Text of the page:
8. Centralization- There is a nuanced understanding of this concept in Fayol’s writings. He says- “The question of centralization or decentralization is a simple question of proportion, it is a matter of finding the optimum degree for each concern”. This idea stays relevant even today as he does not take a dogmatic stance on the issue.
9. Scalar Chain- This concept helps create the pyramidal structure of management as we know it today.
10. Order-Both material and social order are essential for efficiency.
11. Equity- a combination of kindliness and justice, excluding forcefulness and sternness, depending on good sense and good nature that works better in an organization as opposed to the concept of justice.
12. Stability of tenure of personnel- this is the earliest concept and attempt at institutionalizing “job security”.
13. Initiative- Modern management studies talk about the intra-preneurial spirit in each employee, drawing from this first documented ideology of initiative by all employees at all levels of the organization.
14. Espirit de Corps- this principle emphasizes the importance of unity within the organization by virtue of harmony and association.
In this same segment, Fayol presents the functions of management- another of his ideas that continue in management literature, i.e. planning, organizing, command, co-ordination and control.
From here, it is increasingly clear that Fayol’s focus, unlike his contemporary F.W. Taylor, was on management as opposed to the task. While both are considered classical management theorists, it is interesting to observe the differences between them as we proceed in this course from readings on Taylor to Fayol. While both concern themselves with efficiency, Fayol displays greater sympathy for the worker. Another notable difference lies in the perspectives both take on an organization. Taylor’s view is bottom up, his contributions make best senxe when applied to the bottom of the organizational pyramid. Fayol, however, is looking at the organization in a top-down manner. He insists on the efficiencies of the managerial process in contrast with Taylor who insisted on the efficiencies of the worker with regard to production. Finally, the structure propounded by Taylor where more than one individuals supervise the worker, disagrees with Fayol’s principle “Unity of Command”.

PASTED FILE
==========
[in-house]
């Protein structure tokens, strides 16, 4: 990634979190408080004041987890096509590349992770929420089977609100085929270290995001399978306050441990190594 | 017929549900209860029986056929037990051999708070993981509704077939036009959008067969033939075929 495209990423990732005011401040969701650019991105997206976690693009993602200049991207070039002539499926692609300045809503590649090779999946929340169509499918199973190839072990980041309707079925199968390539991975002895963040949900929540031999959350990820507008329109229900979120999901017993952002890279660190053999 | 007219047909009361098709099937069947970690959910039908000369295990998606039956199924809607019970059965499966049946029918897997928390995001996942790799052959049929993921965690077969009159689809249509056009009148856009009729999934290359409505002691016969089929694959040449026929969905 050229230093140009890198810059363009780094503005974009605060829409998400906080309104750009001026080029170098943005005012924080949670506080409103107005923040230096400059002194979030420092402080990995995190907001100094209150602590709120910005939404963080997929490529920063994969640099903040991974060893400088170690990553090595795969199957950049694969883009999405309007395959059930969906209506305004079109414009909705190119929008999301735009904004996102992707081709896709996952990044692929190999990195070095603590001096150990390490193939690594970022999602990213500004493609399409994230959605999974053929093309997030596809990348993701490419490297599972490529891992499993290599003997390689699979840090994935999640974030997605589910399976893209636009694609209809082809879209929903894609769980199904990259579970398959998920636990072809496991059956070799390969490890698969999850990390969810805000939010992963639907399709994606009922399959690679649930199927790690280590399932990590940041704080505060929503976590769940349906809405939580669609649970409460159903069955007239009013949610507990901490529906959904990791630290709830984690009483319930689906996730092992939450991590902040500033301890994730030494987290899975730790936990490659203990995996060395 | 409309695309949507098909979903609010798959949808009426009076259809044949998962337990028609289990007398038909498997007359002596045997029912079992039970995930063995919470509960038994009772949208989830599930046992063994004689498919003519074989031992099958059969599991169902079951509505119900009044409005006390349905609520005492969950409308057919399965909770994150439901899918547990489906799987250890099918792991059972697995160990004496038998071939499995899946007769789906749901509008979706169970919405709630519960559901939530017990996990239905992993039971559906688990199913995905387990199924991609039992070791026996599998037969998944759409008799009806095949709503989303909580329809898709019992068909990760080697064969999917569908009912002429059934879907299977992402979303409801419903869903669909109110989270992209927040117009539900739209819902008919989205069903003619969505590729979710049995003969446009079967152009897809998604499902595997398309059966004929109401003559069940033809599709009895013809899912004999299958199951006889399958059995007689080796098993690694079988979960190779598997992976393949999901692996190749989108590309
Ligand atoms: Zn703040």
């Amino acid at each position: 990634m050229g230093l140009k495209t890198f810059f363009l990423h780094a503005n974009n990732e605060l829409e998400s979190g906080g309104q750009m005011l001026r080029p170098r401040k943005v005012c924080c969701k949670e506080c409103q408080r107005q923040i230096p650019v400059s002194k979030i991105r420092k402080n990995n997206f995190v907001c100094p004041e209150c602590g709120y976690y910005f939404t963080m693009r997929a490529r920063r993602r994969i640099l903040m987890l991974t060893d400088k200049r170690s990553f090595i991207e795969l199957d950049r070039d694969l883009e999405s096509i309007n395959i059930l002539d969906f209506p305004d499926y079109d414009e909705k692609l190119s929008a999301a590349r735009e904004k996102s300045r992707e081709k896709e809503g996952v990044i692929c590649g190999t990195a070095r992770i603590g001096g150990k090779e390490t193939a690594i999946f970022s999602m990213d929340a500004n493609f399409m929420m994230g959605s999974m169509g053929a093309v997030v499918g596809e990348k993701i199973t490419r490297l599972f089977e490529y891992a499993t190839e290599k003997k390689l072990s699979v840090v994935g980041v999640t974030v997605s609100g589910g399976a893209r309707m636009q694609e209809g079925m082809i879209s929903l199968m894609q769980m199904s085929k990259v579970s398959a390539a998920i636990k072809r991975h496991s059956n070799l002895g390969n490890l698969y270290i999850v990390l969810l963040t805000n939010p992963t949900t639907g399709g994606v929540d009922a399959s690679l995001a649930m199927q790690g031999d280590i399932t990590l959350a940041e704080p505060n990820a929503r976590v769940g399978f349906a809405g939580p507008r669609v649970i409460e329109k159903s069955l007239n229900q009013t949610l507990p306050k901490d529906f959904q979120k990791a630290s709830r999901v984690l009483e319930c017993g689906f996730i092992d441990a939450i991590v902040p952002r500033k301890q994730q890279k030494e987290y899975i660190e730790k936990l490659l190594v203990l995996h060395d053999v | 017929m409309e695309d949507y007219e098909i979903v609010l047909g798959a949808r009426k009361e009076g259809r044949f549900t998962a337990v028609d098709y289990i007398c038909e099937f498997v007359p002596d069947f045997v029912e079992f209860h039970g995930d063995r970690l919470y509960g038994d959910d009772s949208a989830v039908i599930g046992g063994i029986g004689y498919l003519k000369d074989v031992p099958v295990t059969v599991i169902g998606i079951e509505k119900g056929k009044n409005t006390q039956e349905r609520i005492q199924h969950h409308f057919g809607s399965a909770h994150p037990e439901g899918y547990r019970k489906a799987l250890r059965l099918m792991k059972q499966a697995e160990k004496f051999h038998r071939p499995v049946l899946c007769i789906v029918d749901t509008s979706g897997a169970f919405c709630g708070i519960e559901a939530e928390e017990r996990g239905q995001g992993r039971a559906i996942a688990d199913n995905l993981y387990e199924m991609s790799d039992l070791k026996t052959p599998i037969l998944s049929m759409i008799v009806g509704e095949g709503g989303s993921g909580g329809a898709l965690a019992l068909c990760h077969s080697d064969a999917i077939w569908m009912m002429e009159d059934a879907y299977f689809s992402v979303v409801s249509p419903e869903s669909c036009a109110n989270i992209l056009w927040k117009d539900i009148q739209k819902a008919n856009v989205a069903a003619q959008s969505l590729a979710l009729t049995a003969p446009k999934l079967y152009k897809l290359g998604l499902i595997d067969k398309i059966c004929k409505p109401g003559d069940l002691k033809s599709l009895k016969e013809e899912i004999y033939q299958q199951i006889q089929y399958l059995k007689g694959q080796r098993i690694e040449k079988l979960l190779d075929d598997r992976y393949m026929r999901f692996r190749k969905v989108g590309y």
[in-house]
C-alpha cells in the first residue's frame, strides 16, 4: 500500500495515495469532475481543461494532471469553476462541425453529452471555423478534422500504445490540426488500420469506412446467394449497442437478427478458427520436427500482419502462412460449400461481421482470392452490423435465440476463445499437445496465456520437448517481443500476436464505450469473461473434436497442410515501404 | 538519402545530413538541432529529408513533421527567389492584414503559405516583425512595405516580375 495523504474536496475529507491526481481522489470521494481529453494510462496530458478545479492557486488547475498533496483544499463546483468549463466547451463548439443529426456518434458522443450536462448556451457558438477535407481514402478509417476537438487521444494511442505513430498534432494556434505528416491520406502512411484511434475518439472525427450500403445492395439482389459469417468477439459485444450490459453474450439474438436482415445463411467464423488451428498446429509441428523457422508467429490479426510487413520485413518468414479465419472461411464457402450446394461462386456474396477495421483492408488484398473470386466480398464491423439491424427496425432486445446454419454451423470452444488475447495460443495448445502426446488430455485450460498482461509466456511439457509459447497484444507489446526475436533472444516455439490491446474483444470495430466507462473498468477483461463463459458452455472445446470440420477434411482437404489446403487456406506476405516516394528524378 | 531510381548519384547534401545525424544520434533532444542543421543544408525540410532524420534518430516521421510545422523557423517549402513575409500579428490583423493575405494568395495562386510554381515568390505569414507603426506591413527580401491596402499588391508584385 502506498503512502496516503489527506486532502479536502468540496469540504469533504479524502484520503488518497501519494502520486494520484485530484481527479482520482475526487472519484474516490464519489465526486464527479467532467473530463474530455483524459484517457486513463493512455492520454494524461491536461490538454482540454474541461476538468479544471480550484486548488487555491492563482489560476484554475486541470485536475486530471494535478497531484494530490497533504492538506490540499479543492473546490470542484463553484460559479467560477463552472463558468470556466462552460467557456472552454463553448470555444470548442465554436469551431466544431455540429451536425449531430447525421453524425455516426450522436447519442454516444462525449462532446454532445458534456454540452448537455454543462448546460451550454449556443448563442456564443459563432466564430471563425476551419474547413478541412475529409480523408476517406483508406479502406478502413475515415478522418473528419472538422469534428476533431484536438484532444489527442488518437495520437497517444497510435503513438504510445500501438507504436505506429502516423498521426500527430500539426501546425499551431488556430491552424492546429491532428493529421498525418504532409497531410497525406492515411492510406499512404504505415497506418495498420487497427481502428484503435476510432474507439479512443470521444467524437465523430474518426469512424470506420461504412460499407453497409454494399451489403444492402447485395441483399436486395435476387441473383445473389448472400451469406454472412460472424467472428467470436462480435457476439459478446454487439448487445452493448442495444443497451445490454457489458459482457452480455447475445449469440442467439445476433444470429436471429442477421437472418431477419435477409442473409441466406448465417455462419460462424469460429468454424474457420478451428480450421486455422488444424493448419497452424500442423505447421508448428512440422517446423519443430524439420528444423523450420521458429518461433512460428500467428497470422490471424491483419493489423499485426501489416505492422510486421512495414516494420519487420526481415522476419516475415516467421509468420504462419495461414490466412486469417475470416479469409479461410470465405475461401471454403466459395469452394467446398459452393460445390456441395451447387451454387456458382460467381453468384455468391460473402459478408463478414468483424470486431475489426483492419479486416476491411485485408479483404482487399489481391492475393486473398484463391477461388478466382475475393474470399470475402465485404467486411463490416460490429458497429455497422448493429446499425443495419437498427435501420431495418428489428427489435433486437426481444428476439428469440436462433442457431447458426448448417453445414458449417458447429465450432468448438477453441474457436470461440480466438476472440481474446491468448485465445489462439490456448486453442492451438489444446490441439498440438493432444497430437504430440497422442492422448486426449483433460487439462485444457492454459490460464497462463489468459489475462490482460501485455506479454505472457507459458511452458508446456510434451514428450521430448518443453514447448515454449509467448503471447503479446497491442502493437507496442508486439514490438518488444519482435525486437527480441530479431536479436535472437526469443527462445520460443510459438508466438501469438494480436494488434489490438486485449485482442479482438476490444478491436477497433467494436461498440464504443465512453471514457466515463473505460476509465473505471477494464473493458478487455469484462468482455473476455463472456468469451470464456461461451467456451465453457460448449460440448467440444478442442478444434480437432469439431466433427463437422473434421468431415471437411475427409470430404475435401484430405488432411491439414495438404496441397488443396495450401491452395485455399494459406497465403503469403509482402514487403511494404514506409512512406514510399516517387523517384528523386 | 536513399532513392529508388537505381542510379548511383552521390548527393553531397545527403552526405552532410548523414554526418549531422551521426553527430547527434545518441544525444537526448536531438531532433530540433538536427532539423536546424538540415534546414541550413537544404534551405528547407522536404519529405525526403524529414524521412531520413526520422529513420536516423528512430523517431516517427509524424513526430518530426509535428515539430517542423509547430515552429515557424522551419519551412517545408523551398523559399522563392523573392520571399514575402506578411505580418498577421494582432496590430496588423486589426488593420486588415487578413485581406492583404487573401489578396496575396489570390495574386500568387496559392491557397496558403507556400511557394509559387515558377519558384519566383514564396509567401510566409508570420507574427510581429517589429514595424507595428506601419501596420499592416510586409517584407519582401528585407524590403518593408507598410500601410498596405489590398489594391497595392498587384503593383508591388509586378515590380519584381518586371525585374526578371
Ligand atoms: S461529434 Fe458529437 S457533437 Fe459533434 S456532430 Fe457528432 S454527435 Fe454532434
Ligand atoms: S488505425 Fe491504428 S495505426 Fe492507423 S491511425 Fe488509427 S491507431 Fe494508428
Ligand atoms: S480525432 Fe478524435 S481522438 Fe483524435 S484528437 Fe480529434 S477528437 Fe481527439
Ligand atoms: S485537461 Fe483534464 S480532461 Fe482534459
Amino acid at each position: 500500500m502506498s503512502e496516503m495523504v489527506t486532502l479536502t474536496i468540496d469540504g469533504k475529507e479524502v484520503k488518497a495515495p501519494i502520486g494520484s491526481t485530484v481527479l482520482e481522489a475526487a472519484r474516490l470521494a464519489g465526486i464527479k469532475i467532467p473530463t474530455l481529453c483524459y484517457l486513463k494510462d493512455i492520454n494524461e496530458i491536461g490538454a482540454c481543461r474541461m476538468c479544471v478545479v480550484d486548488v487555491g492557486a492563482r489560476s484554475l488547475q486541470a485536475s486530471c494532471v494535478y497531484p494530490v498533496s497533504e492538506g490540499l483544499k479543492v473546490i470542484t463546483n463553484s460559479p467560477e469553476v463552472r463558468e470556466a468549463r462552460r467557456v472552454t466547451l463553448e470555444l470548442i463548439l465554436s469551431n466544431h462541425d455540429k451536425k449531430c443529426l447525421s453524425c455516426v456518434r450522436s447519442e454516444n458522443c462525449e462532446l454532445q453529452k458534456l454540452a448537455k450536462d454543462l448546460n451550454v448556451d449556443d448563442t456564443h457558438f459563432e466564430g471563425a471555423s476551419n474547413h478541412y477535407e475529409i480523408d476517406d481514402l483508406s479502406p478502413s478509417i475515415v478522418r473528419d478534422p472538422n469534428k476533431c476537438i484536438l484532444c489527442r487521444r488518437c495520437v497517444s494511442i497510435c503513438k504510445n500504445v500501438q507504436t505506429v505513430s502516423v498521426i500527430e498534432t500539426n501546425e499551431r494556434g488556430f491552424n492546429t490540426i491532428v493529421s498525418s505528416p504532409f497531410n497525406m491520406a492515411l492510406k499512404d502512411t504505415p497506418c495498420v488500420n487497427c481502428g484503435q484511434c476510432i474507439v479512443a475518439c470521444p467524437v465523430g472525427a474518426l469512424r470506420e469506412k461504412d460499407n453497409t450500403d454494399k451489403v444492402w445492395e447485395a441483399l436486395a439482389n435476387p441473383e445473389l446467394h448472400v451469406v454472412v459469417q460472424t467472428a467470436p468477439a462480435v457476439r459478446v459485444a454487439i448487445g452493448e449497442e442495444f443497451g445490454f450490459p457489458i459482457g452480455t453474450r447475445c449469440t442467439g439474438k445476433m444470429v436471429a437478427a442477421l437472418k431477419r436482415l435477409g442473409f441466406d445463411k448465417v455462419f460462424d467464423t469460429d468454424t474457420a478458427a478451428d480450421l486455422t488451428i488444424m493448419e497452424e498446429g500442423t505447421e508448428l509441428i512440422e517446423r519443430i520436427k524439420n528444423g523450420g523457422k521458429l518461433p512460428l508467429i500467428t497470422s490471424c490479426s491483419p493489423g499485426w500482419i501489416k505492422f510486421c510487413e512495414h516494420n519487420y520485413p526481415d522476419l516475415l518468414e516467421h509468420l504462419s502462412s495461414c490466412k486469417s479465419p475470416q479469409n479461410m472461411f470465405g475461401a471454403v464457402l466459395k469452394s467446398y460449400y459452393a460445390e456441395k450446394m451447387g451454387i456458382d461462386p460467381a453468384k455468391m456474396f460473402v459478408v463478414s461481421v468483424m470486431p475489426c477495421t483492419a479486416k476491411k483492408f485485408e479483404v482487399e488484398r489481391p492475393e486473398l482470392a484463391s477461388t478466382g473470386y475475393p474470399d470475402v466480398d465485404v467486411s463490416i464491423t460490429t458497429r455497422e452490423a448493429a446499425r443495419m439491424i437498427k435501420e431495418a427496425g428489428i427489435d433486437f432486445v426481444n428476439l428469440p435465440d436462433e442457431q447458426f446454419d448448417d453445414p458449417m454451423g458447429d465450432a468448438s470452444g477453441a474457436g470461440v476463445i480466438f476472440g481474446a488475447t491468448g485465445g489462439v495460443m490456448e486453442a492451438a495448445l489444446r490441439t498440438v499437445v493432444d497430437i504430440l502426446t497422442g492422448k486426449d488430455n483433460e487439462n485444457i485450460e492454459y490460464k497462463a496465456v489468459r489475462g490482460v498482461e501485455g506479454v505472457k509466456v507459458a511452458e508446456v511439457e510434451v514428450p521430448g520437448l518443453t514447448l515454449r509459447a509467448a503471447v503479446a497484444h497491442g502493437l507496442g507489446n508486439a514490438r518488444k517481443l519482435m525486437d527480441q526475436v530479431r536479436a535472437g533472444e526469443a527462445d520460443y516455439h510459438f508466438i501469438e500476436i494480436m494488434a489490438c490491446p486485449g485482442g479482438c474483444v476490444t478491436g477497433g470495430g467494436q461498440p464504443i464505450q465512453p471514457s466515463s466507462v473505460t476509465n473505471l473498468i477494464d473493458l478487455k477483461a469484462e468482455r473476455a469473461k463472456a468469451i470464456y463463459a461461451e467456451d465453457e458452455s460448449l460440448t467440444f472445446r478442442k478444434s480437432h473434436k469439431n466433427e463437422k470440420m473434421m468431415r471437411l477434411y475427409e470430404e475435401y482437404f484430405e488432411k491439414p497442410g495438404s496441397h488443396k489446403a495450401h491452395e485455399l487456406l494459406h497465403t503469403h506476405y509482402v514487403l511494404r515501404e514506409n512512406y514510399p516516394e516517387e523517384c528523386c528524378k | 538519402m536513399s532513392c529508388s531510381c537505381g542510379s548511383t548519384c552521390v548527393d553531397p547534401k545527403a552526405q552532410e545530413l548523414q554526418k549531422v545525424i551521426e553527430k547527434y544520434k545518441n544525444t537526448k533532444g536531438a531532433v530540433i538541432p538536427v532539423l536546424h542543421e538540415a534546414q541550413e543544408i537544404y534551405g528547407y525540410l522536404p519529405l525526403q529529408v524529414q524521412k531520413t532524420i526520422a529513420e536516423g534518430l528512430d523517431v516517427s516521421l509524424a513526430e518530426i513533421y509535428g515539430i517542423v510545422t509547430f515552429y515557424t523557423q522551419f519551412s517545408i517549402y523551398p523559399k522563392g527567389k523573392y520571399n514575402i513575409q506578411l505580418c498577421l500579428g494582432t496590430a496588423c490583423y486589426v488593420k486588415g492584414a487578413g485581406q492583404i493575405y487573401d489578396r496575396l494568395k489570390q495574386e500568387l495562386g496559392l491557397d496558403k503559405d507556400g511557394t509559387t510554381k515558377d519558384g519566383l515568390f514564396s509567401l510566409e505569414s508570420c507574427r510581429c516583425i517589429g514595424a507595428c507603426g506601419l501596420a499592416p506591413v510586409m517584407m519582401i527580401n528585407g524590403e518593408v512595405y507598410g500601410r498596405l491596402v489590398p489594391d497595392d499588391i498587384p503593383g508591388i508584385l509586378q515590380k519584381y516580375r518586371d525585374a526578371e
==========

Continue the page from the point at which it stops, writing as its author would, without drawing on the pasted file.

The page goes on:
It can be said that through his philosophy of administration, Fayol has contributed most widely to both, the theory and the practice of management. He was clearly much ahead of his contemporaraies. On reading this book, it is clear that he advocated the understanding of management not only for those engaged directly in business, its training and research, but also for the layman, the general audience, because according to Fayol, everyone requires managerial skill in everyday activity. In the book, he says: “Everyone needs some concepts of management; in the home, in affairs of state, the need for managerial ability is in keeping with the importance of the undertaking, and for individual people the need is everywhere in greater accordance with the position occupied.”
General And Industrial Management
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This article explains the administrative theory of the 14 Principles of Management by Henri Fayol in a practical way. After reading you will understand the basics of this powerful management tool. In the last century, organizations already had to deal with management in practice. In the early s, large organizations, such as production factories, had to be managed too. At the time there were only few external management tools, models and methods available.